The Liberal Party yesterday announced it was backing Henry Tang Ying-yen, the party's former founding member, making it the first establishment faction to declare its favoured chief executive candidate.
The support comes around a month before the nomination period for the city's top post is due to start.
Speaking after a party meeting, chairwoman Miriam Lau Kin-yee said members agreed that all 29 votes of the party in the 1,194-strong Election Committee - which will select the city's next leader on March 25 - would go to Tang. She said the party would inform its allies, numbering around 50, of the decision.
'We think Henry Tang puts more emphasis on economic development, while Leung Chun-ying fares not as well as Tang,' said Lau, a lawmaker. 'Since the Liberal Party is dedicated to supporting economic development, we think [Tang] shares a vision close to ours.
'Another consideration is that [Tang] has a track record. In the past, he did listen to some of our ideas on economic development policies and put them in force,' she said.
Tang helped found the party before joining the administration in 2002 as secretary for commerce, industry and technology.
The other two main pro-establishment groups - the Democratic Alliance for the Betterment and Progress of Hong Kong and the Federation of Trade Unions - have yet to endorse a candidate. They hold 147 and 59 votes respectively in the Election Committee.
After the committee's subsector election last month, Tang and pan-democratic candidate Albert Ho Chun-yan are expected to secure the required 150 nominations to stand for election in March. Nominations will run from February 14 to 29.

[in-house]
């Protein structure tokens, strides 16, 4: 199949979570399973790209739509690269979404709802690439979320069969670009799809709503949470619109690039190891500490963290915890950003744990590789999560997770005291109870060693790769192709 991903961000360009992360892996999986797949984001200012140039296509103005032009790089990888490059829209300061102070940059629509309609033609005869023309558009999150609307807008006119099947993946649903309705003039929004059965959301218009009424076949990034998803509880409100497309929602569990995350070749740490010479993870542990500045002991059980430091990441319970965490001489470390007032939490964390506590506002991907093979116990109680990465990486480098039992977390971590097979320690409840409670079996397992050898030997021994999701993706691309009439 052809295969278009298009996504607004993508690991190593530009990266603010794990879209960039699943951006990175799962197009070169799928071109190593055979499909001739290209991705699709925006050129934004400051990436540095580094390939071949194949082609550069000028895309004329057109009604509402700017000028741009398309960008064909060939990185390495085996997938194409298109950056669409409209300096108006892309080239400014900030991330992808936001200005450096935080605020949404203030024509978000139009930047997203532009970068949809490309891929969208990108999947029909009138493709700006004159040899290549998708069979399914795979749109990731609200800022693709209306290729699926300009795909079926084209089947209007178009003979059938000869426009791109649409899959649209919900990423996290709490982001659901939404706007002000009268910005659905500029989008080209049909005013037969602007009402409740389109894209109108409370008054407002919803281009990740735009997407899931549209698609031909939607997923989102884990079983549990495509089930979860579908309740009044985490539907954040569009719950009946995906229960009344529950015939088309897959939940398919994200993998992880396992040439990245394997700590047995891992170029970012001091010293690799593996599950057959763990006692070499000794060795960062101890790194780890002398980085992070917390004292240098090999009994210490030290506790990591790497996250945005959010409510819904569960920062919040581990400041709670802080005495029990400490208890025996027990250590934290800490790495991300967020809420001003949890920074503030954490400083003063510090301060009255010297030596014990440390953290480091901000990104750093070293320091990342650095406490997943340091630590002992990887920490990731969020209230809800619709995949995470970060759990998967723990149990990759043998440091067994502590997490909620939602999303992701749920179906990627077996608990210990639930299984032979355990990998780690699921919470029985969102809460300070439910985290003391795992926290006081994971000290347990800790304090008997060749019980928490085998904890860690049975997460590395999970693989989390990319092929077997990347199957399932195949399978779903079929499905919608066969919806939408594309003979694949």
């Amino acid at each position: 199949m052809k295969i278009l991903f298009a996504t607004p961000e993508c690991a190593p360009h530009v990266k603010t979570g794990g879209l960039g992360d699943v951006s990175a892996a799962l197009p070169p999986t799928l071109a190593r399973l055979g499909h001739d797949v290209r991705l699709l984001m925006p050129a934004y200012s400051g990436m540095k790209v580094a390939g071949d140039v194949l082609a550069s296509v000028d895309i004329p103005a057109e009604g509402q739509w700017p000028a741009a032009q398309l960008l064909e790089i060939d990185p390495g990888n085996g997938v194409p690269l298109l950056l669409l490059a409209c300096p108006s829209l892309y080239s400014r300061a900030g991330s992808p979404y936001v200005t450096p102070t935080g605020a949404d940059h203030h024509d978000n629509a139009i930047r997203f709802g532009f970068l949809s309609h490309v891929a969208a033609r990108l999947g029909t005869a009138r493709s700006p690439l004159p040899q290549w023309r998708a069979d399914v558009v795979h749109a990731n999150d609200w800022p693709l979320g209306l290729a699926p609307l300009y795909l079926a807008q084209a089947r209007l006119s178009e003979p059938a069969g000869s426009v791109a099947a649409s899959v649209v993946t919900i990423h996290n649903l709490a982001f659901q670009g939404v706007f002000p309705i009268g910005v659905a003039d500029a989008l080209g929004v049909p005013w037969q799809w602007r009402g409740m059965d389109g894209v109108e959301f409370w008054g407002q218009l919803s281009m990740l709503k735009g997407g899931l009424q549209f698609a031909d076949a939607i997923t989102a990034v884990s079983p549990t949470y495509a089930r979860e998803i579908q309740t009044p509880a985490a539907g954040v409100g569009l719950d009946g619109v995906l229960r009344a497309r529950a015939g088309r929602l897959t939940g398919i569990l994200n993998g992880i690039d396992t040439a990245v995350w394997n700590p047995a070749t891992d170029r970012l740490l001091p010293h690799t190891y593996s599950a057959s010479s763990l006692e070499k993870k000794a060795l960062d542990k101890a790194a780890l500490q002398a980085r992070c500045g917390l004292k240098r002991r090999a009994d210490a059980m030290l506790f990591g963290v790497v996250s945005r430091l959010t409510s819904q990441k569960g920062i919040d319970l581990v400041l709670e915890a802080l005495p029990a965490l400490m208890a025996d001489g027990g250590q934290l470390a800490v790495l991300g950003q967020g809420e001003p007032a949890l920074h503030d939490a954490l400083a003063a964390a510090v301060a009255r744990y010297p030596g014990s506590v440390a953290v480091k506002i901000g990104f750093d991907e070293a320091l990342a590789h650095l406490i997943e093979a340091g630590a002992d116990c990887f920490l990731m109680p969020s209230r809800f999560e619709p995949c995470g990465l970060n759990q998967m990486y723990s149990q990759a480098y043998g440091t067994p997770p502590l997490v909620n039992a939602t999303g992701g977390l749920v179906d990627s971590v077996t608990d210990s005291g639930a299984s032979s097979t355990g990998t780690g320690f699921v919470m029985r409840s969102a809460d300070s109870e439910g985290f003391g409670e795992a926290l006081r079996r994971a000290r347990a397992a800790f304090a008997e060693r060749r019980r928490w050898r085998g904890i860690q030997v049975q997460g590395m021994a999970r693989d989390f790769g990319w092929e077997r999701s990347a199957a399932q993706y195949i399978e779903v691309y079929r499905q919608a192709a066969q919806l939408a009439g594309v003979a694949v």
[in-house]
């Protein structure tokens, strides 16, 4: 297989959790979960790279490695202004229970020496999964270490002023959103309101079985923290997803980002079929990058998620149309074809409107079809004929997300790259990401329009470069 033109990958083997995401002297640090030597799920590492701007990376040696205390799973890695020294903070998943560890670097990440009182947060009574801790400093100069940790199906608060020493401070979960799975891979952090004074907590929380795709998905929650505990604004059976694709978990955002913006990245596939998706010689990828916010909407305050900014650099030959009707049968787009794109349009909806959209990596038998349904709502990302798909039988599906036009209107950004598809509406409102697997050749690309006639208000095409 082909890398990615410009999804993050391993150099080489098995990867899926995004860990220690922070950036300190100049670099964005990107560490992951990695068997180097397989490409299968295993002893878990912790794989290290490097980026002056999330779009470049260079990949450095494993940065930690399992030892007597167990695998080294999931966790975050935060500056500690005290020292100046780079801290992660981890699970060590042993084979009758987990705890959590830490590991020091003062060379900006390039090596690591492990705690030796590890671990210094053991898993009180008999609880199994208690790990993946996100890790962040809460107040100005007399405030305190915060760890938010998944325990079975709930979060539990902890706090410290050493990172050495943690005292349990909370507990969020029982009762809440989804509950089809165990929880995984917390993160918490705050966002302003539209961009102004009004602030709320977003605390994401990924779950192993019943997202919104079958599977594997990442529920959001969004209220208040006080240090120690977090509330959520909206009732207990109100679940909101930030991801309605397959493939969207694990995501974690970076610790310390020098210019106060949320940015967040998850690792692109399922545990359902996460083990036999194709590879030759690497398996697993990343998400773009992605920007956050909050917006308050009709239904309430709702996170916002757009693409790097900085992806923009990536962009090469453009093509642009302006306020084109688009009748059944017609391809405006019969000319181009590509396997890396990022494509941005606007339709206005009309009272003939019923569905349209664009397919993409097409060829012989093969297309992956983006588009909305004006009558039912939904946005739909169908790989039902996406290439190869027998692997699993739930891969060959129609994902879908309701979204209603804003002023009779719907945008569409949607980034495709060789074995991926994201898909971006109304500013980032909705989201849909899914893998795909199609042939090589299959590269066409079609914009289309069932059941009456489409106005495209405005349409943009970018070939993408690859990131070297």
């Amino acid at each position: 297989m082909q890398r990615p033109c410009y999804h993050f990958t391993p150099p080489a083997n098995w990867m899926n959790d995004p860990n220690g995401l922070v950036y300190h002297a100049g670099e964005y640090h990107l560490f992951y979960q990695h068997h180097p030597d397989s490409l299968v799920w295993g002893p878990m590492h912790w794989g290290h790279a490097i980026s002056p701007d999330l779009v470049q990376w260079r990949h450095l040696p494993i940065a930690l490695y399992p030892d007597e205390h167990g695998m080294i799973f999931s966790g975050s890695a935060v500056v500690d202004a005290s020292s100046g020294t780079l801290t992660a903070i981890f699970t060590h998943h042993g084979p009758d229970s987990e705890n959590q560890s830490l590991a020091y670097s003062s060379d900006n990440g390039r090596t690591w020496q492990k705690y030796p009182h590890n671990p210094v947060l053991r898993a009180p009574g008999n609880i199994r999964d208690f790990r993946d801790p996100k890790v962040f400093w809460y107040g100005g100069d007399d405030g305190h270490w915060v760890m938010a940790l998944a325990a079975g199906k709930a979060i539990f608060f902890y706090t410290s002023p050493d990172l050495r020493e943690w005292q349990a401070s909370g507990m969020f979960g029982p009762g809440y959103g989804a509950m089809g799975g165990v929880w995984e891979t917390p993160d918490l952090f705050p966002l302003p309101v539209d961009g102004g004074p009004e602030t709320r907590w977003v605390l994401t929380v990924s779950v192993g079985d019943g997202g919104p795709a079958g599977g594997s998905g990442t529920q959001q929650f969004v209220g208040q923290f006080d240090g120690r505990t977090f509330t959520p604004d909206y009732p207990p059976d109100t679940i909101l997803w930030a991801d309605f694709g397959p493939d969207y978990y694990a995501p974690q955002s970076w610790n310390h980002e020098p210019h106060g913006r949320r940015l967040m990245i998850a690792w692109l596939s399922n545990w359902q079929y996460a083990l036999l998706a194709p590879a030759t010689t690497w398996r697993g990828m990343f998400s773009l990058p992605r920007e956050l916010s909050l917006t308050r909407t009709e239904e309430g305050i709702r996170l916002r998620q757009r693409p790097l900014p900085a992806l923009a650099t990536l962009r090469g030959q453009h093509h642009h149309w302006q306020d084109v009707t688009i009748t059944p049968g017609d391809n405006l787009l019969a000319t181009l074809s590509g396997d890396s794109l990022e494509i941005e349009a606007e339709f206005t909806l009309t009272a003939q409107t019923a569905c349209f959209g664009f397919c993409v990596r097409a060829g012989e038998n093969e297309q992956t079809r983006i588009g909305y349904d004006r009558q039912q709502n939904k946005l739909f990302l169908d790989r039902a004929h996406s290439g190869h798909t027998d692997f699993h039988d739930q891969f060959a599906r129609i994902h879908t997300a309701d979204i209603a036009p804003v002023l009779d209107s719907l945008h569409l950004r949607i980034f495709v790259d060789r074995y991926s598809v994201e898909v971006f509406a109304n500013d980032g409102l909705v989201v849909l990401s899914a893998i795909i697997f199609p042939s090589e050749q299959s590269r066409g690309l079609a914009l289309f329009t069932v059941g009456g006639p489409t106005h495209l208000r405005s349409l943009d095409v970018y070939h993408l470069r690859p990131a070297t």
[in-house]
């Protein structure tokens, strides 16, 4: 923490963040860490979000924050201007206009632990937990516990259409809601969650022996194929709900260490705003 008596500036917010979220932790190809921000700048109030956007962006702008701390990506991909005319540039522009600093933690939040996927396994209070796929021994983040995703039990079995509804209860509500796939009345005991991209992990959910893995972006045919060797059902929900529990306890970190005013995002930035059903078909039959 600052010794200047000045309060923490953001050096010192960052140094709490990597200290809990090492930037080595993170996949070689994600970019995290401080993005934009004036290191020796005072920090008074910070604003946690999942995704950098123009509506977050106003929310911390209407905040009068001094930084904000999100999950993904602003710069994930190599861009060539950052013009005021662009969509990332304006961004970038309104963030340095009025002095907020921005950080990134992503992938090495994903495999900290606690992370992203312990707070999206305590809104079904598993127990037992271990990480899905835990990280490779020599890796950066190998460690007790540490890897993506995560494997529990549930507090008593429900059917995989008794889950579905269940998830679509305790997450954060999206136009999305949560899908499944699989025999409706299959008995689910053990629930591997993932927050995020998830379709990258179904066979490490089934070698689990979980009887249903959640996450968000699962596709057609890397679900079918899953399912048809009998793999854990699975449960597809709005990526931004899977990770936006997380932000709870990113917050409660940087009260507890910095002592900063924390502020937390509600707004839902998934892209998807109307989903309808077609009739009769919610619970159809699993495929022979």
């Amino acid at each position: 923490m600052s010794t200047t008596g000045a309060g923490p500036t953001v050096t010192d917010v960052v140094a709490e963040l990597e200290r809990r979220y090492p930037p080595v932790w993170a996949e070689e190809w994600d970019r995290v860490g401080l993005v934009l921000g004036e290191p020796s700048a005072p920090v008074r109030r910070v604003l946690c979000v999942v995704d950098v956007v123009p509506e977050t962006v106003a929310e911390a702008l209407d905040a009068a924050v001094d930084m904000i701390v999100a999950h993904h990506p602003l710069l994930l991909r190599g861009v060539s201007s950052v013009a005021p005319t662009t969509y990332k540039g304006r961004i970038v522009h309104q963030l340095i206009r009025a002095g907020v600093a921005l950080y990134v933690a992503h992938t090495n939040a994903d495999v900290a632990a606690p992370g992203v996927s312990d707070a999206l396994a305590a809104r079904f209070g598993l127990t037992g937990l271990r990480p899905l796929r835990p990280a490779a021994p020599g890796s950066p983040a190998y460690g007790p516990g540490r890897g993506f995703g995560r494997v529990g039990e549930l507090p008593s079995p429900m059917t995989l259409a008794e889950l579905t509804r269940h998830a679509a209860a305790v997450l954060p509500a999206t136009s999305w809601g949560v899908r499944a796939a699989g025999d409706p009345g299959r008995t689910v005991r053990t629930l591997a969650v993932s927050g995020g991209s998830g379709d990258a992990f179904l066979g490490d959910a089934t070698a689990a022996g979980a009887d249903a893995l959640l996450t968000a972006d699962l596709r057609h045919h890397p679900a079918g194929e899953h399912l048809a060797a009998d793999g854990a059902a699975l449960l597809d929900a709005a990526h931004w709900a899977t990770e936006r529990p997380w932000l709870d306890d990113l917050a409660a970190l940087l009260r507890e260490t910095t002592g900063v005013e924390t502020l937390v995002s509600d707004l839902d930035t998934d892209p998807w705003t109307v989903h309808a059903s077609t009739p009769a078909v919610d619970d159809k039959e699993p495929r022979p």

Tang's main rival, Leung Chun-ying, said yesterday that the Liberal Party's decision was 'not surprising'. While Leung has seemingly failed to secure the required number of votes, he expressed confidence that he would be able to muster enough support before the deadline.
A recent poll by Baptist University found Leung ahead of Tang with a support rate of 27.8 per cent, though the popularity gap between the pair had narrowed to 6.5 percentage points. The Liberal Party's support was timed to further narrow this gap, said Dixon Sing Ming, a social science professor from the University of Science and Technology.
The top candidates have clashed over policy, most recently on the issue of illegal housing structures. While visiting Tung Tau Tsuen in Yuen Long yesterday, Tang said compromise and negotiation were needed to resolve the problem, making no mention of his earlier suggestion to extend height limits of village houses to nine storeys.
'The so-called illegal structures have their unique historical backgrounds,' he said. 'We ... [must] also respect the indigenous residents' rights as laid down in the Basic Law.'
But Leung, campaigning in Cheung Sha Wan, dismissed his rival's idea. 'I have never heard that illegal structures in village houses are protected by the Basic Law. There is only one set of laws in Hong Kong. We should [all] abide by [them].'